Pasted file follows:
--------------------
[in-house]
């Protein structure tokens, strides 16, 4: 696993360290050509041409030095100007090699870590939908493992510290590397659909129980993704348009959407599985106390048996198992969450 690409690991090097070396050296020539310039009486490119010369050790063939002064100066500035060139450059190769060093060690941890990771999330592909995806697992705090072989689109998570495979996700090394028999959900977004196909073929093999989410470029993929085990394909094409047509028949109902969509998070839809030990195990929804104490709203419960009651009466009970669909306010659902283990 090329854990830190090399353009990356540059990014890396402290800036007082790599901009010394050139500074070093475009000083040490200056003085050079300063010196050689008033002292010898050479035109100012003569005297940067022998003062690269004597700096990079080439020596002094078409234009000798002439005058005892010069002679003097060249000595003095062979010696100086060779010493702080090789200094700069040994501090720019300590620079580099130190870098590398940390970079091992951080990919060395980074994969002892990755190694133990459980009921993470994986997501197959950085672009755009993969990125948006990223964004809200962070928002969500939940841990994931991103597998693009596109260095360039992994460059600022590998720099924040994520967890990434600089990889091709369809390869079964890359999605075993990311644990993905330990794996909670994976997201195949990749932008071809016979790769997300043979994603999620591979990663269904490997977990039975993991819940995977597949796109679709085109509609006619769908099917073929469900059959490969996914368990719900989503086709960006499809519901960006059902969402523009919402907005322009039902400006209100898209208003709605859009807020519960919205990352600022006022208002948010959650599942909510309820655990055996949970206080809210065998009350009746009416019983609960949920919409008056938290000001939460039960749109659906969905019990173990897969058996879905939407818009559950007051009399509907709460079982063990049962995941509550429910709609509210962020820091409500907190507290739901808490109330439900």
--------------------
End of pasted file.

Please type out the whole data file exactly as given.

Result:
[in-house]
């Protein structure tokens, strides 16, 4: 696993360290050509041409030095100007090699870590939908493992510290590397659909129980993704348009959407599985106390048996198992969450 690409690991090097070396050296020539310039009486490119010369050790063939002064100066500035060139450059190769060093060690941890990771999330592909995806697992705090072989689109998570495979996700090394028999959900977004196909073929093999989410470029993929085990394909094409047509028949109902969509998070839809030990195990929804104490709203419960009651009466009970669909306010659902283990 090329854990830190090399353009990356540059990014890396402290800036007082790599901009010394050139500074070093475009000083040490200056003085050079300063010196050689008033002292010898050479035109100012003569005297940067022998003062690269004597700096990079080439020596002094078409234009000798002439005058005892010069002679003097060249000595003095062979010696100086060779010493702080090789200094700069040994501090720019300590620079580099130190870098590398940390970079091992951080990919060395980074994969002892990755190694133990459980009921993470994986997501197959950085672009755009993969990125948006990223964004809200962070928002969500939940841990994931991103597998693009596109260095360039992994460059600022590998720099924040994520967890990434600089990889091709369809390869079964890359999605075993990311644990993905330990794996909670994976997201195949990749932008071809016979790769997300043979994603999620591979990663269904490997977990039975993991819940995977597949796109679709085109509609006619769908099917073929469900059959490969996914368990719900989503086709960006499809519901960006059902969402523009919402907005322009039902400006209100898209208003709605859009807020519960919205990352600022006022208002948010959650599942909510309820655990055996949970206080809210065998009350009746009416019983609960949920919409008056938290000001939460039960749109659906969905019990173990897969058996879905939407818009559950007051009399509907709460079982063990049962995941509550429910709609509210962020820091409500907190507290739901808490109330439900």